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Presented from Issue 109, April 2014
An excerpt from Origins of the Tasmanian Trout JEAN WALKER, Honorary Historian to the Southern Tasmanian Licensed Anglers’ Association produced an accurate and concise account of the fascinating story of the first introduction of trout to Tasmania in 1988.

Tasmania’s Inland Fisheries Service has just republished the booklet to celebrate the sesquicentenary (150 years) since the first tiny trout hatched in the Southern Hemisphere. Here are a few snippets from the booklet Origins of the Tasmanian Trout. Contact IFS on 6261 8050 to find a stockist.

TASMANIA’S early settlers were disappointed by the lack of freshwater angling. The only fish native to the inland waters were Australian grayling, small galaxias and in some rivers blackfish. None offered anglers a challenge in fighting qualities.

Bringing trout from England, 12,000 miles away, s seemed an impossible dream. That the dream, became a reality with perseverance, despite failures and setbacks, in 1864.

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When you have finished for the day, why not have a brag about the ones that didn't get away! Send Mike an article on your fishing (Click here for contact details), and we'll get it published here. Have fun fishing - tasfish.com

Presented from Issue 105, August 2013
Bob is a professional fishing guide and guides for trout and estuary species. Check him out at www.fishwildtasmania.com

There are several things we look for in our early season trout waters. It is still winter and cold, so some of the things to consider are: Altitude as this dictates the water temperature and therefore feeding activity. Food for the fish. Availability of trout food is generally dictated by the quantity and quality of weed beds.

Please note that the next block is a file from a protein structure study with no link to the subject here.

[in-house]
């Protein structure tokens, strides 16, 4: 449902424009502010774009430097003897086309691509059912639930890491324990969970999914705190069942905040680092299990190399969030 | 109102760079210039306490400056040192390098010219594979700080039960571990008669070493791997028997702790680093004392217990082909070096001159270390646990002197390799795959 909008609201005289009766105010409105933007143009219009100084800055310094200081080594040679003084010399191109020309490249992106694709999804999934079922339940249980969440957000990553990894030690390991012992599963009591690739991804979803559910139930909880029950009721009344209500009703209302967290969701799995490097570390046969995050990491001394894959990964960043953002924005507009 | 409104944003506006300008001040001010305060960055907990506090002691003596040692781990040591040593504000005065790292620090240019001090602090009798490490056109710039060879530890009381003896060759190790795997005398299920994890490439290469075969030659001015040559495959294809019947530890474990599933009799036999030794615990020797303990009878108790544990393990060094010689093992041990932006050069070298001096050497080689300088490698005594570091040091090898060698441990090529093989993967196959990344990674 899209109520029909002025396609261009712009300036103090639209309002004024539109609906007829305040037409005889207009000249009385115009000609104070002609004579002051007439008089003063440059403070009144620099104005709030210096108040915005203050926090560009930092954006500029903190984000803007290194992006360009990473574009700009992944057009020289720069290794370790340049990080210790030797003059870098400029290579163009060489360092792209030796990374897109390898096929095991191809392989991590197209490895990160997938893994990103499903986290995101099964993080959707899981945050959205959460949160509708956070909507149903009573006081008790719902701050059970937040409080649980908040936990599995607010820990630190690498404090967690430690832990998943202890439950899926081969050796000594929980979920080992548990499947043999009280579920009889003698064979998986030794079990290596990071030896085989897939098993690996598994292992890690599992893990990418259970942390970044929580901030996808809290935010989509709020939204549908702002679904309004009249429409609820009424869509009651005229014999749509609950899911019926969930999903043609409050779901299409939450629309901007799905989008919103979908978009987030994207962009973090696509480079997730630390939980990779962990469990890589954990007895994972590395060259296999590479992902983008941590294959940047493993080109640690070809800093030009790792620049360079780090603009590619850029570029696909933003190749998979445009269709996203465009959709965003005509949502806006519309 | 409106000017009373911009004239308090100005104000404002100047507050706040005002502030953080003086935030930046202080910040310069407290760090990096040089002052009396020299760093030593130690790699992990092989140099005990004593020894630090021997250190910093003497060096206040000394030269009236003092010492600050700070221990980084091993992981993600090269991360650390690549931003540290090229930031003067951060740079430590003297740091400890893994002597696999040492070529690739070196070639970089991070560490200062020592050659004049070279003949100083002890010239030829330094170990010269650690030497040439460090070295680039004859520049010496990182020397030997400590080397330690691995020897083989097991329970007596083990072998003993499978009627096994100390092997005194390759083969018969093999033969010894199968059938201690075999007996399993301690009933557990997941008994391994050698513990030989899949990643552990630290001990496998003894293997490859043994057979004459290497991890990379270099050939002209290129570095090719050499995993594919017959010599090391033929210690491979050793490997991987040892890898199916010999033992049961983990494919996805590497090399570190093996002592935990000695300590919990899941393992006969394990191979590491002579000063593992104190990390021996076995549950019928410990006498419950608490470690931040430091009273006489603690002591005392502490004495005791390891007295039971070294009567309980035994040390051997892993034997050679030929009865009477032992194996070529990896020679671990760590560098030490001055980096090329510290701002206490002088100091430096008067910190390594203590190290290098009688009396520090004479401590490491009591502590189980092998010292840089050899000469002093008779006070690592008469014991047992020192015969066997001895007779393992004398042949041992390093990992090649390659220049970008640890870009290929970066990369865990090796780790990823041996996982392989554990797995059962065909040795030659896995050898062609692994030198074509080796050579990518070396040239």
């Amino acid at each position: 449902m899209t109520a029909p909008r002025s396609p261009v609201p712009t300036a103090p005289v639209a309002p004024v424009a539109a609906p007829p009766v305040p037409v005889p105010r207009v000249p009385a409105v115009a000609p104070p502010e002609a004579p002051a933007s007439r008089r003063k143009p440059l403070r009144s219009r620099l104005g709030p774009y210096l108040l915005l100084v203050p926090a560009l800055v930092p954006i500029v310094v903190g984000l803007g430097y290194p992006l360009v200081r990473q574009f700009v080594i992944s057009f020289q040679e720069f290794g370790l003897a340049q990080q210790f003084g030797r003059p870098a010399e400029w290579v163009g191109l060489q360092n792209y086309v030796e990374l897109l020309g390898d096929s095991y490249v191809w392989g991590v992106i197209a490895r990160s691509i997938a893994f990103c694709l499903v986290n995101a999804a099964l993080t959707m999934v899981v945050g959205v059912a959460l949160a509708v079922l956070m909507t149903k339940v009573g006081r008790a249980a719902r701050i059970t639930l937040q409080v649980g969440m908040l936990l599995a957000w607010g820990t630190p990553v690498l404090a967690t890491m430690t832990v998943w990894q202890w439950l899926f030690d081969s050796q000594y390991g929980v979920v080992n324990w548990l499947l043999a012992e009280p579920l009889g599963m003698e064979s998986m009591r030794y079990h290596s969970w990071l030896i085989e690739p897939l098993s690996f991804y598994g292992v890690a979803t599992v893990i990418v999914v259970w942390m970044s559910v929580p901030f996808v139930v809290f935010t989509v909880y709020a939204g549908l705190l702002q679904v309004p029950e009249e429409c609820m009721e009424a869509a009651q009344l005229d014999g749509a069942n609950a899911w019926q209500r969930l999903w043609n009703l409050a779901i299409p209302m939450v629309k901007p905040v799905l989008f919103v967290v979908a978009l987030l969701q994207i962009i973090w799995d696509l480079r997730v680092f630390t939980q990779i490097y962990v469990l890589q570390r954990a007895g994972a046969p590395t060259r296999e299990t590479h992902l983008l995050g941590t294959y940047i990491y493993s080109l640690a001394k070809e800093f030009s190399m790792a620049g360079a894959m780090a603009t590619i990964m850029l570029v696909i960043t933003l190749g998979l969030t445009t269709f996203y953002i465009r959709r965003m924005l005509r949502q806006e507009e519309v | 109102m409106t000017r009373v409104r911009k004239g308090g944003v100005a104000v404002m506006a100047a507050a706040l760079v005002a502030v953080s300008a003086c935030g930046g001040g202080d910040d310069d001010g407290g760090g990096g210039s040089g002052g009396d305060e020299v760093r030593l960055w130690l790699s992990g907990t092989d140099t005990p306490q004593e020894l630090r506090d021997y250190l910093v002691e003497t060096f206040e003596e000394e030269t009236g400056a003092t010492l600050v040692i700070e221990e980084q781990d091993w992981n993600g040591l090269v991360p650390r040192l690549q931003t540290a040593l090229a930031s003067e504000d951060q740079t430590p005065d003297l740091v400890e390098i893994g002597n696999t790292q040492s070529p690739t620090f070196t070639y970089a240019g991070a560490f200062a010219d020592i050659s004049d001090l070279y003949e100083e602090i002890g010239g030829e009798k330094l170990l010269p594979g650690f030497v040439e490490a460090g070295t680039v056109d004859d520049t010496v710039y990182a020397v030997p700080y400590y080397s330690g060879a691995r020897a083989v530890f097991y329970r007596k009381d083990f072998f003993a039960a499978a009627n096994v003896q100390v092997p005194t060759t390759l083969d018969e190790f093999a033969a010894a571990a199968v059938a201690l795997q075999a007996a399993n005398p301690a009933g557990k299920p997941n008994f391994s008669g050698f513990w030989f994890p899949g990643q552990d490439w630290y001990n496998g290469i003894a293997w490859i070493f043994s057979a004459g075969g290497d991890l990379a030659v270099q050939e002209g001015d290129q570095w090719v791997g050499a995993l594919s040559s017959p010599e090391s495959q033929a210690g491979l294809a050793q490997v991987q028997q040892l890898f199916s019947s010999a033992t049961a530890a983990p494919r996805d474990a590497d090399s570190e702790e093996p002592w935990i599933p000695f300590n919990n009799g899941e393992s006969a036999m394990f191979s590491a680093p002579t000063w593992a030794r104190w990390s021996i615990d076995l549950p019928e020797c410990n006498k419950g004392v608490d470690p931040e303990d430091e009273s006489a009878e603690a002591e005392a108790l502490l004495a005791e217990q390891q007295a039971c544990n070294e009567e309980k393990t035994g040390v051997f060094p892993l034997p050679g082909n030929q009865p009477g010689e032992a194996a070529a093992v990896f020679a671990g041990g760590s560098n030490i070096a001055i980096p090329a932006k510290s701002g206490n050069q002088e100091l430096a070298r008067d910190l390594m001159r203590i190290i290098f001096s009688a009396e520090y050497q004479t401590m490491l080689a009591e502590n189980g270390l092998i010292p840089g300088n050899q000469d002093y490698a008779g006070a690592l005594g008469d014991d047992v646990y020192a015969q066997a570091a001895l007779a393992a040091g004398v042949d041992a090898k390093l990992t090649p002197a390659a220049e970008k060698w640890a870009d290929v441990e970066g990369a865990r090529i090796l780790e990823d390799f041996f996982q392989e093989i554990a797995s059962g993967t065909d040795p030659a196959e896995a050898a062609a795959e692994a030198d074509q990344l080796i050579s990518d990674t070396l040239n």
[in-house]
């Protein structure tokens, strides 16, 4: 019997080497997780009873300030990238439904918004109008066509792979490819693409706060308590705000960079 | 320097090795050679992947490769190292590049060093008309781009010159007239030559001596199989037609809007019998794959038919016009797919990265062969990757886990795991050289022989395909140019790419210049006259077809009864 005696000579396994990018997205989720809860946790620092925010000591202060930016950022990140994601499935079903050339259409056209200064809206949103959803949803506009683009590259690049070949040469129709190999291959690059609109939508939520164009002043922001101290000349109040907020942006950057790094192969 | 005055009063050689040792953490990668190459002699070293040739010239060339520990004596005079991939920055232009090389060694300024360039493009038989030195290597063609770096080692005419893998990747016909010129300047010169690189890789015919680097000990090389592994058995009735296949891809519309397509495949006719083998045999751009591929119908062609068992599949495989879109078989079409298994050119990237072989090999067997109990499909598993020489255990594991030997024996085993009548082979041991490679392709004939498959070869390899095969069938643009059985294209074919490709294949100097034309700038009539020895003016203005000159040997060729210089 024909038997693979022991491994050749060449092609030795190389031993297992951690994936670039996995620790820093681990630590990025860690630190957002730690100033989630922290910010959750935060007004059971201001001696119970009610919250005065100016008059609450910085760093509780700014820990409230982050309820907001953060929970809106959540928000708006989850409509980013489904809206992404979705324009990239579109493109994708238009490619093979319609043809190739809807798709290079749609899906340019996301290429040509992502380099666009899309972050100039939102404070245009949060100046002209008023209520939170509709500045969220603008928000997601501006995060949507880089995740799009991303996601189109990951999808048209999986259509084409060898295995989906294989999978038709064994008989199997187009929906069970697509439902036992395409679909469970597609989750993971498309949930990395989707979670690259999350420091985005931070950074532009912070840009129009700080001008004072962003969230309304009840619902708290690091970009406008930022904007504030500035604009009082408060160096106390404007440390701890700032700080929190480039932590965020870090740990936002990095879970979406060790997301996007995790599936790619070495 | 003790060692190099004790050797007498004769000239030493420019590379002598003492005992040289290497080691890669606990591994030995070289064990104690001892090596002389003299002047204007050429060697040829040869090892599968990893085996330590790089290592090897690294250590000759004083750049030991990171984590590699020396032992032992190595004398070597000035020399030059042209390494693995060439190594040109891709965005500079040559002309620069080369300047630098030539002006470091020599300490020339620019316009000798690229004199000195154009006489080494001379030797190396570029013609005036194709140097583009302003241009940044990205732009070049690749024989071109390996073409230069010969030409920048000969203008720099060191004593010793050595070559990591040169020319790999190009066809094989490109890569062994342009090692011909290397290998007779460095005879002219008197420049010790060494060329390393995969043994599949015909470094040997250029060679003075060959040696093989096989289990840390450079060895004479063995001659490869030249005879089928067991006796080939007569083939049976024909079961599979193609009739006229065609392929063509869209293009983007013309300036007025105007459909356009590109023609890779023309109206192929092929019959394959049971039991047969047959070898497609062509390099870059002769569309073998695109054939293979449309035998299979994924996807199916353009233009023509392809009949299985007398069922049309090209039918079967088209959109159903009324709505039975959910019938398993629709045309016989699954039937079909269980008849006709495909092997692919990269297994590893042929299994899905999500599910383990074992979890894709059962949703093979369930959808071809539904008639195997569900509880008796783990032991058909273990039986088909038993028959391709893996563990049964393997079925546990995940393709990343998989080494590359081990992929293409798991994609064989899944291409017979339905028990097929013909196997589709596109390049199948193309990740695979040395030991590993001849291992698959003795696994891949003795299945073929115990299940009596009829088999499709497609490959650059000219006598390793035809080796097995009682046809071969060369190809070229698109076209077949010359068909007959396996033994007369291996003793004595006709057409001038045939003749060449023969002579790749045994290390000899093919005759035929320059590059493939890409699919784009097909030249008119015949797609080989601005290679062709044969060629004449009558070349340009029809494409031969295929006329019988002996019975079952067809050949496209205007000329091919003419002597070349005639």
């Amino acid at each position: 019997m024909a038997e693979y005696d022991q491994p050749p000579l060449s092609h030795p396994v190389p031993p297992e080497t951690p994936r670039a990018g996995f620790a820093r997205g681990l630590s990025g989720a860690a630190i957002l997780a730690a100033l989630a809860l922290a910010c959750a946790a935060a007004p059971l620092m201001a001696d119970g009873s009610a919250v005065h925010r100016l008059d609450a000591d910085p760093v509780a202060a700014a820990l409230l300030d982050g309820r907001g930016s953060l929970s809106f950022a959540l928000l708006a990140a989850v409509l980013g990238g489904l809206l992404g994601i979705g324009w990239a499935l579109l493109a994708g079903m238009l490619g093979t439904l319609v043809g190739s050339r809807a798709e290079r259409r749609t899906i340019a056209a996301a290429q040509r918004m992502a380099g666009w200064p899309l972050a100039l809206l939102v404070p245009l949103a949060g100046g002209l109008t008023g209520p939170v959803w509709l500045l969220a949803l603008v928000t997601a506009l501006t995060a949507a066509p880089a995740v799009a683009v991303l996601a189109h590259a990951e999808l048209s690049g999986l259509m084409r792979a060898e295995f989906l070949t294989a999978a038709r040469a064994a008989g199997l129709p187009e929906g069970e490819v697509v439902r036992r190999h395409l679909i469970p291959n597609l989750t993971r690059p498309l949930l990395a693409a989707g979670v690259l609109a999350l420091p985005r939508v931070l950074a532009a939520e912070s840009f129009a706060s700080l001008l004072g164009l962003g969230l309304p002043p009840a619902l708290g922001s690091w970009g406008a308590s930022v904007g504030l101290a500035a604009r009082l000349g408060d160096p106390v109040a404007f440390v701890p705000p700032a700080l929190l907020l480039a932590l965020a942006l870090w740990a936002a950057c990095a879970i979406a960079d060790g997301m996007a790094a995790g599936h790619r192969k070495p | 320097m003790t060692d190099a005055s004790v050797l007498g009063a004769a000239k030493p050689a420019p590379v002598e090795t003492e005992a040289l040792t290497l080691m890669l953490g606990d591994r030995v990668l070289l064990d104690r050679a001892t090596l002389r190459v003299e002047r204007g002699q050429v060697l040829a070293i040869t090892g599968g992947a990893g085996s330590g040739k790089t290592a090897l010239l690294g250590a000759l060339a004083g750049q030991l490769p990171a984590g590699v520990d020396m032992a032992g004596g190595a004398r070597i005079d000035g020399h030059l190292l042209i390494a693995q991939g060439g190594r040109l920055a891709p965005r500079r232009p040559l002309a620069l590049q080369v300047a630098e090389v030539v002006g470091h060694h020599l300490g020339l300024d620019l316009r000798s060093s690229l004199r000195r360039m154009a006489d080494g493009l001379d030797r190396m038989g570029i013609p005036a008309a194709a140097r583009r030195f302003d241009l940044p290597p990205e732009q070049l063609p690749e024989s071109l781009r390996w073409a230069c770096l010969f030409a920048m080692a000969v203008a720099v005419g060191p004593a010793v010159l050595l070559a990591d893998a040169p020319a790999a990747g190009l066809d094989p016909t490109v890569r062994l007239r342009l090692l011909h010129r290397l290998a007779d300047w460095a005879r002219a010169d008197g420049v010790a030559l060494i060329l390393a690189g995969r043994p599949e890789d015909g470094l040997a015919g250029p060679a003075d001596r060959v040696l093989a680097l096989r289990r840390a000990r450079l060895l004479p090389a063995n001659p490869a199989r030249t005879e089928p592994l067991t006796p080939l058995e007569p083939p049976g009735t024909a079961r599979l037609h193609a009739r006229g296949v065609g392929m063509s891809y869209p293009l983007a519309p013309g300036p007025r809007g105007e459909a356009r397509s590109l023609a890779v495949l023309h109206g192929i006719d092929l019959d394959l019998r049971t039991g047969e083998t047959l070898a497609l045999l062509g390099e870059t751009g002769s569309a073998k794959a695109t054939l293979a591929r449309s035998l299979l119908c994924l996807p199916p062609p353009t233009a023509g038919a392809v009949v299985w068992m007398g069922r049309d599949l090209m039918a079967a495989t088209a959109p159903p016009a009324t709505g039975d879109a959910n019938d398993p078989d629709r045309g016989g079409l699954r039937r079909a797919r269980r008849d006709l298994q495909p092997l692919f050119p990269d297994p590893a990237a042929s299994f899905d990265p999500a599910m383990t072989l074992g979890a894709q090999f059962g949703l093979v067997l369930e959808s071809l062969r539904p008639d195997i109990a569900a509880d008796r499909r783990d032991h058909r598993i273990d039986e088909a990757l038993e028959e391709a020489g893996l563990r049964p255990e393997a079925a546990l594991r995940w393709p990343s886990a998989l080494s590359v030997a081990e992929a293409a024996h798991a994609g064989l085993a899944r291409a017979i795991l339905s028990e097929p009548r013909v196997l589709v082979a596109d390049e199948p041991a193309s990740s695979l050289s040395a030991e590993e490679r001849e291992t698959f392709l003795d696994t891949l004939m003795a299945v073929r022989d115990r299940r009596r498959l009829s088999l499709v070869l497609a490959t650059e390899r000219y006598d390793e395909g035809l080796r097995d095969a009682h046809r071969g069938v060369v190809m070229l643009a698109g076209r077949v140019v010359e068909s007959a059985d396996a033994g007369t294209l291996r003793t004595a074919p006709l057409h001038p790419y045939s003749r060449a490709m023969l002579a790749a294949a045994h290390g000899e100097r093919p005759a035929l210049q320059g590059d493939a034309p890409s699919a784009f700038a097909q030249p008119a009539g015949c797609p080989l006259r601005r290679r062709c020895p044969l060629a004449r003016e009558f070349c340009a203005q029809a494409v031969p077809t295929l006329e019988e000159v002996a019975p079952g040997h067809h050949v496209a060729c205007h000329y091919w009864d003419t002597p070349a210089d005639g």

Quantity of fish.

Three waters which I believe fit all three requirements are:

SOUTH - Derwent River

Some of the best early season trout fishing IN Tasmania is found near Hobart in the Derwent River. The Derwent’s seaward limit is about 20K South of Hobart at the Iron Pot, however it is the water above Hobart where trout are taken in good numbers during Spring.

At this time of the year trout feeding on pretty fish are found all over the Derwent, especially from the Tasman Bridge up to the Boyer pulp mill. The best fishing is generally somewhere in between. Pretty fish (Not to be confused with whitebait) are the target food of the trout from August to the end of October and there are dozens of great imitation flies available at local tackle shops. A good imitation is a fur fly with a dark green back and pale under body. Whitebait starts to run up the rivers around the end of September, peaks in October and tapers off in Late November. This run attracts resident trout but also brings with it sea run trout which are legendary in Tasmanian waters.

These fast feeding fish are best located by the sprays of whitebait flying out of the water as the sea runners charge through the bait schools. There are plenty of good whitebait imitations available in Hobart and most will do the job if you can get them in front of a feeding fish.

A boat is handy as it is easy to move from place to place, but there is huge scope for shore based fishing as well. Any protruding point, no matter how small can be a real hot spot.